Humboldt's rural communities are largely online with broadband access now. While service can be slower and harder to come by, even communities in the northern, eastern and southern reaches of the county have options, whether it's satellite or fiber optic cable.
Morse said that the information pipeline connecting the North Coast to the rest of world is going to have to grow. The demands on broadband Internet are only going to increase as technology improves.
And he's disappointed that a push for municipal wireless several years ago was never realized. "It seems like costs have come down considerably," he said. "It might be time to revisit that."
More concerning, said Sean McLaughlin, executive director of Access Humboldt, is how Internet service providers will act as gatekeepers to the broadband. Those companies' decisions, he said, could have the greatest impacts on rural areas like Humboldt County.
McLaughlin said getting broadband to Orleans and Orick — and the whole North Coast — evidenced a lot of activism and community development on the part of its proponents.
Access Humboldt is a broadband-based media center that works with North Coast cities and Humboldt County to increase public access to the Internet. That means working with government agencies and keeping tabs on the regulatory environment and subsidies that support broadband infrastructure.
In recent years, the region's stability has improved — crucial in a world where not only commerce and communication, but public safety, rely on a functioning Internet. Humboldt County's redundant fiber cable, completed in 2012, increased the region's security, but a spur of cable going north of the hub to Trinidad leaves the community susceptible to blackouts. An ideal network, McLaughlin said, has multiple lines to each regional hub, creating a network loop. It's getting better. The Karuk and Yurok tribes are currently putting a fiber optic cable from Orleans to Big Lagoon, and McLaughlin hopes that will extend back to Willow Creek or Weaverville.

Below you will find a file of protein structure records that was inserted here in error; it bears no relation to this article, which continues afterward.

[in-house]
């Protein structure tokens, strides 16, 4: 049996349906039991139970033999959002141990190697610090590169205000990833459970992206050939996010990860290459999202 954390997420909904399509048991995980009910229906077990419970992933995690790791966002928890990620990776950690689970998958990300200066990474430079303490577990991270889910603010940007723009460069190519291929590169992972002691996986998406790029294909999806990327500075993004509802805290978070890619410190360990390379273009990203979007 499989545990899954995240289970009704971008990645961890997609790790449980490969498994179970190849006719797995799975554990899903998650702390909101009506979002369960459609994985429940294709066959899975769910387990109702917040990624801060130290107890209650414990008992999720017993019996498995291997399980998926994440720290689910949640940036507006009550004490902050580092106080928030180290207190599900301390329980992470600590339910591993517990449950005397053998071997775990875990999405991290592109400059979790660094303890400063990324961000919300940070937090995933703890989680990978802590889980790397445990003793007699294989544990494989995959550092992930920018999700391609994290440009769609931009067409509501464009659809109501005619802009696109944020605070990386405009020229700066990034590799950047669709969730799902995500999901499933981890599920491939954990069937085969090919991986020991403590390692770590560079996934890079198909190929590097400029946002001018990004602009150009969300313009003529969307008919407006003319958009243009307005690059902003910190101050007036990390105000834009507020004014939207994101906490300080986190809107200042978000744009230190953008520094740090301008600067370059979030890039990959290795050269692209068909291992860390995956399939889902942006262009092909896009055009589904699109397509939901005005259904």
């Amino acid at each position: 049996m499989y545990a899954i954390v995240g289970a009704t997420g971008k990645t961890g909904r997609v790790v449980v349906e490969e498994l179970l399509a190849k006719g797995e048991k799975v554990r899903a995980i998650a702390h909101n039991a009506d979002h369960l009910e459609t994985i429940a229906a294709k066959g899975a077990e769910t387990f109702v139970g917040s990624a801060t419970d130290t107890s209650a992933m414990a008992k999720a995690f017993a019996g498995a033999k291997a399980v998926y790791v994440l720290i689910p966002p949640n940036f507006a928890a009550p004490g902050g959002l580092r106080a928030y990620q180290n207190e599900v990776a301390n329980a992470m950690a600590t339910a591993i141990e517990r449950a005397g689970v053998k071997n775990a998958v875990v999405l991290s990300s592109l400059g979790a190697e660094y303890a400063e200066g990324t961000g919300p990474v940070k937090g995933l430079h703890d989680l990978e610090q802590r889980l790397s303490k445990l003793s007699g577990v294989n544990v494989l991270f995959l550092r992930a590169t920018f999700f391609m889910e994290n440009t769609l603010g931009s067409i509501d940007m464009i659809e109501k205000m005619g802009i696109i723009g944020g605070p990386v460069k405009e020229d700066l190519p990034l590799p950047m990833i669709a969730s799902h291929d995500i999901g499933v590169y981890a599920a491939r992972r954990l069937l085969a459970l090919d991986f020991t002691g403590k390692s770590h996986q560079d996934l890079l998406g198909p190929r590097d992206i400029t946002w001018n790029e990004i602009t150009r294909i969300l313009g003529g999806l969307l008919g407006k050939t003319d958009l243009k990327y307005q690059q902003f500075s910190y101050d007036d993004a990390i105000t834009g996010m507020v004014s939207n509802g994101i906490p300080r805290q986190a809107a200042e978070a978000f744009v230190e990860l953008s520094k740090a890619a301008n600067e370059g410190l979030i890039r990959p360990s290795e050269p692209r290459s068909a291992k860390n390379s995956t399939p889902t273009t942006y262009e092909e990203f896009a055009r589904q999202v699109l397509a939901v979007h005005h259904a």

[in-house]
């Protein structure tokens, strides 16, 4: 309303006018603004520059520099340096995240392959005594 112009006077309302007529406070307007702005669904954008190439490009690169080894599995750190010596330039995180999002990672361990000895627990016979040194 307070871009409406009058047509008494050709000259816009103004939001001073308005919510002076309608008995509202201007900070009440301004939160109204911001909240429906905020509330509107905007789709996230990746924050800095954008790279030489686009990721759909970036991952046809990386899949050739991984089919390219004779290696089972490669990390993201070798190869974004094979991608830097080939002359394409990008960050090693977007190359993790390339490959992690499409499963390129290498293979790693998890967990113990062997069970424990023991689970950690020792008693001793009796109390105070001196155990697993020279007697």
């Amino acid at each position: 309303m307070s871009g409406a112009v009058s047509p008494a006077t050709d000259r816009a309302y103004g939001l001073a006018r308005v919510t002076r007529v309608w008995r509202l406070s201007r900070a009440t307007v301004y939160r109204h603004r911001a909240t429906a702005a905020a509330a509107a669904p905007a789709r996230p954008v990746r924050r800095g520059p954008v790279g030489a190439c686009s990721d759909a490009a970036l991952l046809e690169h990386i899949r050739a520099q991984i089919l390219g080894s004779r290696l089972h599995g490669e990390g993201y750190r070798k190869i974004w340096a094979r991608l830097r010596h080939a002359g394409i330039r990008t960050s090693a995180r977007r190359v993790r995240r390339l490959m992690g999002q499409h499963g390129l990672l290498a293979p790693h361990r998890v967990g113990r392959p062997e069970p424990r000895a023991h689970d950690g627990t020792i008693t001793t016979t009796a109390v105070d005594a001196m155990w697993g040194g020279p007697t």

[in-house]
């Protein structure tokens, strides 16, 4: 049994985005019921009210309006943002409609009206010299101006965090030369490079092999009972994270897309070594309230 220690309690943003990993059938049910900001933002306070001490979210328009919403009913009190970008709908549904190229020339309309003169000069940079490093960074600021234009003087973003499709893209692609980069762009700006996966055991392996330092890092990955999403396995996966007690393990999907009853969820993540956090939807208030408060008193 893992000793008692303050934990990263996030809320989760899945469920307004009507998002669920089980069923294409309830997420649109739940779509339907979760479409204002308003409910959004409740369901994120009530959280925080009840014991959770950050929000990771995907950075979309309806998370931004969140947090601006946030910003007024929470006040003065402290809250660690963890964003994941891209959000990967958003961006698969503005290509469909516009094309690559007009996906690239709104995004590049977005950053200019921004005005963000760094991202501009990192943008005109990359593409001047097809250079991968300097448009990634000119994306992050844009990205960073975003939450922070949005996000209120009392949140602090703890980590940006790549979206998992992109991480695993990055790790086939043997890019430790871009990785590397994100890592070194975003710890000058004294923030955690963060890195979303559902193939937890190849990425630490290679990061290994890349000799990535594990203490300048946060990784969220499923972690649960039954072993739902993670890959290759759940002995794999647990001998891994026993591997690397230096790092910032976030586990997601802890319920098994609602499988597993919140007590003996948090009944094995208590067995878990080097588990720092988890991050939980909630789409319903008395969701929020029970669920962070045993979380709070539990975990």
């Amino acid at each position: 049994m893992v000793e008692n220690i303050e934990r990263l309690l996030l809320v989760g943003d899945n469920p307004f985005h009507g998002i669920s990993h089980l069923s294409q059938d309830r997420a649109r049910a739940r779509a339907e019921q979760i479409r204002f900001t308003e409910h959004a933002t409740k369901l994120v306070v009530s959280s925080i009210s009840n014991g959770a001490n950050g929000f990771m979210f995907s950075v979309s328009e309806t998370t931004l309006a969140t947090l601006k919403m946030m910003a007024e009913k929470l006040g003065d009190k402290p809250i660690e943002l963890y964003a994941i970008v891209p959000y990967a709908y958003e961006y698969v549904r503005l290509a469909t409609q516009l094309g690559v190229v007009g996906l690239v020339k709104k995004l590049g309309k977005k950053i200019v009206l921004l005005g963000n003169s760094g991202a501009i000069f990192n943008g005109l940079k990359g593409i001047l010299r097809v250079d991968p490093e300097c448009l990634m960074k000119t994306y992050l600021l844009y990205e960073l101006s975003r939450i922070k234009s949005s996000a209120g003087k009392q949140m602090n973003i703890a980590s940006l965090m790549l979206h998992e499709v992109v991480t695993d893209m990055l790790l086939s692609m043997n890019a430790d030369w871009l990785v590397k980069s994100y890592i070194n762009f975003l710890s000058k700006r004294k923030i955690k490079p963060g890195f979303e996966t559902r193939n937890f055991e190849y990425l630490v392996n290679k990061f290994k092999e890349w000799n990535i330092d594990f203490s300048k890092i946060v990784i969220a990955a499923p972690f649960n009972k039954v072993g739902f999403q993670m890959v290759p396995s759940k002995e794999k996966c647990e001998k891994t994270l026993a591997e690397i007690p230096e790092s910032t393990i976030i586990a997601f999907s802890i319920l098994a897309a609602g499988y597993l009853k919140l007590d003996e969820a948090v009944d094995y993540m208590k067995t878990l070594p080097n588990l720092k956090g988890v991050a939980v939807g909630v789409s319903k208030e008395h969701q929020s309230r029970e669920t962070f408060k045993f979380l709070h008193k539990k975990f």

As the county becomes more wired, McLaughlin's concerns turn toward whether the county and its small, local content creators will be able to resist corporate influence and maintain what he calls "net neutrality."
Internet service providers are poised to negotiate large contracts with content providers, which could mean, for example, fast downloads for Disney movies, if Disney worked out an agreement with your Internet provider. Anything non-Disney would be delivered at second-rate speeds and reliability. That's problematic for tiny content producers, like Access Humboldt, who offer locally produced programs and public meetings online.
"For the end user it should cost the same to watch a board of supervisors meeting or an episode of 'Downton Abbey,'" McLaughlin said. "The future issues are going to be less and less basic access to a network and more the qualities of a network. Is it open? Is it affordable? Is it locally accountable?"
And even with a redundant line, McLaughlin said, there are deficiencies when it comes to local disaster preparedness. He said an Internet provider like Suddenlink routes traffic through large regional servers out of the area. If there's a problem at that end, there's no local link, and computers in Arcata and Eureka can't talk to each other. The current model focuses on efficiency over public safety considerations, he said.
Finally, McLaughlin said, the telecommunications industry carries a lot of influence over how public subsidies are spent. Orick School has a fast broadband connection, he explained, but rules attached to the subsidies that pay for most of the service don't allow the school to share its bandwidth with the community — or even with other public agencies or institutions. McLaughlin sees that as a waste of bandwidth and a redundancy in service.
"The industry has made it difficult for public agencies to share [service] because they get to sell it five times instead of one," he explained. "You cannot underestimate the influence of telecommunication and cable industries on a regulatory environment. That's why places like Humboldt get underserved, because there's not enough profit for them."
The passage of 20 years has left modest dreams like reading Shakespeare online in the dust. Goldberg, who started Humboldt's first electronic town, has moved out of technology and into environmental advocacy.
"In some respects I was a pioneer but now I'm just a follower trying to keep up with it all," he said. He still sees untapped potential in the Internet, even if his visions range into the realm of science fiction. He predicts that eventually people will be hardwired to a vast neural network — text messages will be as antiquated as dial-up modems are now. "You'll be able to think it, and friends everywhere in the world will know what you're thinking," he said. "It's going to be an evolutionary leap."
He sees computers becoming self-aware — and while it's a thought he's not entirely comfortable with, he sees environmental and humanitarian potential in the concept.
"We may have to relegate decisions about climate change, community planning to computers. Because we cannot rely on people to make these decisions any longer. Because we really cannot make decisions based on the best interests of humanity."